Here's a musical quiz every Detroiter should be able to answer: Who recorded the first No. 1 hit single for Motown Records?
A. The Supremes
B. The Temptations
C. Stevie Wonder
D. Someone Else
The answer, of course, is "D." That "someone else" was The Marvelettes, the teenage Inkster girl group whose song "Please Mr. Postman" soared to the top of both the pop and R&B charts in late 1961. That heady moment, and the glorious innocence and energy of the label's earliest days, are captured in Now That I Can Dance — Motown 1962, the original musical from our acclaimed Mosaic Youth Theatre of Detroit returning as part of Motown's 60th anniversary celebration for six performances at the Detroit Institute of Arts beginning at 8 p.m. Friday.
Undeniably the most popular show in Mosaic's 27-year history, Now That I Can Dance revolves around the formation of the Marvelettes — especially the little-known story of Georgia Dobbins, the group's initial lead singer and co-writer of "Please Mr. Postman" whose parents refused to approve her recording contract — but also includes the early hits of the Contours, the Supremes, Marvin Gaye, and other Motown legends. Yet it hasn't been produced since 2012.
It has been missed.
"I've never had an experience like this, but it feels like every week for the last seven years someone has asked me, 'Hey, when are you bringing back Now That I Can Dance? That's my favorite!" marvels Rick Sperling, Mosaic creator and founding artistic director who wrote the script for the musical in 2005 and directs its latest revival. "Rochelle Riley (the City of Detroit's new director of arts and culture), her daughter was in the original production. She said to me back then, 'You should just do this show every year. Don't do any other shows!'"
A tempting suggestion, but Now That I Can Dance has been closed up tight and out of sight for seven years due to being upstaged by another Motown salute.
"We had a handshake agreement with Motown that we could use their music as long as it was for nonprofit purposes," Sperling explains. "But they gave us a caveat in 2007: they said if Mr. [Berry] Gordy ever does this musical he's been working on for the last 10 years, we're not going to allow anyone else to do a Motown musical. But they said it like, 'It will never happen, so don't worry about it.'"
"It was understood we couldn't do the show while Motown the Musical was on Broadway," says Sperling. "I kept going back to [Motown Museum CEO] Robin Terry when it was off-Broadway, and again when it was in its London production, and she kept saying, 'No, not yet.' We had to wait for Berry Gordy's musical to calm down enough so that we could do ours again."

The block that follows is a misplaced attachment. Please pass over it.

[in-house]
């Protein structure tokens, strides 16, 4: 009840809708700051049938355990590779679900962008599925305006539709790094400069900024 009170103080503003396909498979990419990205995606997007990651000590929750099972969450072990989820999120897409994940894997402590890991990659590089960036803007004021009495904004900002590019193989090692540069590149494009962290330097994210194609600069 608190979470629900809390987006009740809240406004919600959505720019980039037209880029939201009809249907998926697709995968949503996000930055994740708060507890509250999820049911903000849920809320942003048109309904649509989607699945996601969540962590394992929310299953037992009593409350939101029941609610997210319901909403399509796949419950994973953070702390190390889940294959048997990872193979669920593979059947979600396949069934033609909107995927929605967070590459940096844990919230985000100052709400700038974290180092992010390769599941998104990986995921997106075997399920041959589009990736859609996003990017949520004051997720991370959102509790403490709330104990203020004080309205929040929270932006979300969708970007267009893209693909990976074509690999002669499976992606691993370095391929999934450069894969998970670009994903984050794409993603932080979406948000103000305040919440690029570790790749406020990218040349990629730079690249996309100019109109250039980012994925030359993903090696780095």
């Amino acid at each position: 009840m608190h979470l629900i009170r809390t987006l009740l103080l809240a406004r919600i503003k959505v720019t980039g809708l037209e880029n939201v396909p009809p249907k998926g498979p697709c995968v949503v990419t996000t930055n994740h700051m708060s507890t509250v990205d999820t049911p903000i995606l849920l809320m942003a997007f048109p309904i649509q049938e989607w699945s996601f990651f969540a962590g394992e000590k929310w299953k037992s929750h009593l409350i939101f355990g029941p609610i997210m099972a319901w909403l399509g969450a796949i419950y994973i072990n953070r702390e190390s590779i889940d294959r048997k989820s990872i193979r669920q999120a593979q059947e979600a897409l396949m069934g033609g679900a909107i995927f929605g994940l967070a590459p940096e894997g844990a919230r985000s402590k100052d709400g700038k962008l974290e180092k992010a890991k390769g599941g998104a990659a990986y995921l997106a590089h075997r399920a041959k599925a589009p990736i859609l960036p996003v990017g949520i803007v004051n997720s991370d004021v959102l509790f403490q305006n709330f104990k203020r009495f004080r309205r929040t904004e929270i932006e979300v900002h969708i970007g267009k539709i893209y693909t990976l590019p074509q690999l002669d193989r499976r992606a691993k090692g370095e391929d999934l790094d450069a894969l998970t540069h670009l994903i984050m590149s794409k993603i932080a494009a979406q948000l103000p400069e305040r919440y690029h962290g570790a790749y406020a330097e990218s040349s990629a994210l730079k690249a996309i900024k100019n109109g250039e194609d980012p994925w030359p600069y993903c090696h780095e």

Now produced in cooperation with the museum — auditions were held inside Motown's historic Studio A — the revived production boasts a cast of 40, ranging in age from 11 to 50. It includes not only Mosaic's youthful performing troupe but also members of the community and Mosaic alumni — people like Glenda Washington, who was in the original 2005 play as well.
"I played Gladys Horton in the original production, the lead singer for the Marvelettes," Washington recalls. "And now I'm playing one of the Vandellas, Rosalind Holmes, who was one of the sources for writing the play. It has meant so much to me, I had to find a way to get back on the stage or in the show this time around."
It's fitting the Motown Museum is involved in this production, since it played an integral part in the play's creation. Sperling says he was escorting out-of-town friends through the museum years ago when he spotted a photo in the gift shop. "It was a picture of the Marvelettes, and when I saw it I said, 'This looks just like the kids I'm working with now!'" he says. "They looked a little more free than the other acts, a youthful kind of exuberance. I bought that photo and had it on my wall for 10 years as inspiration."
Sperling eventually was inspired to spend nine months writing the show's initial script, striving for accuracy by interviewing dozens of Motown alumni like original Marvelette Katherine Anderson Schaffner.
"He and I worked together on it at first," says Schaffner, who has begun singing and touring again for the first time in decades with three other women as the Marvelettes. "We had some of the kids from Mosaic at my home. As Rick began to relate to our story, I kept thinking, 'I was 16 back then. Damn! That's a long way from where I am today.' I don't know where it all came from, but praise God that it did."
The arrival of Now That I Can Dance is also a departure: it is the last Mosaic production Sperling will direct before leaving the organization he founded to become lead consultant for the Detroit Public Schools' DSA (Detroit School of the Arts) Pathways Initiative Sept. 1.
"It feels perfect," Sperling muses. "You know, this show, really more than any other we've done, represents what my work with Mosaic was all about: telling the stories of Detroit young people while highlighting the incredible talent we have here in this city. I couldn't think of a better show to be my last."
Now That I Can Dance —Motown 1962, presented by Mosaic Youth Theatre in cooperation with the Motown Museum and the Mosaic Alumni Partnership, will have weekend performances Aug. 9-11 and 16-18 at the main auditorium of the Detroit Institute of Arts, 5200 Woodward Ave., Detroit. Showtimes are 8 p.m. Fridays and Saturdays, 4 p.m. Sundays. VIP tickets on Friday, Aug. 9, include a pre-show reception with Motown luminaries. Tickets are available at mosaicdetroit.org/tickets. For group sales, call 313-872-6910, ext. 4006.
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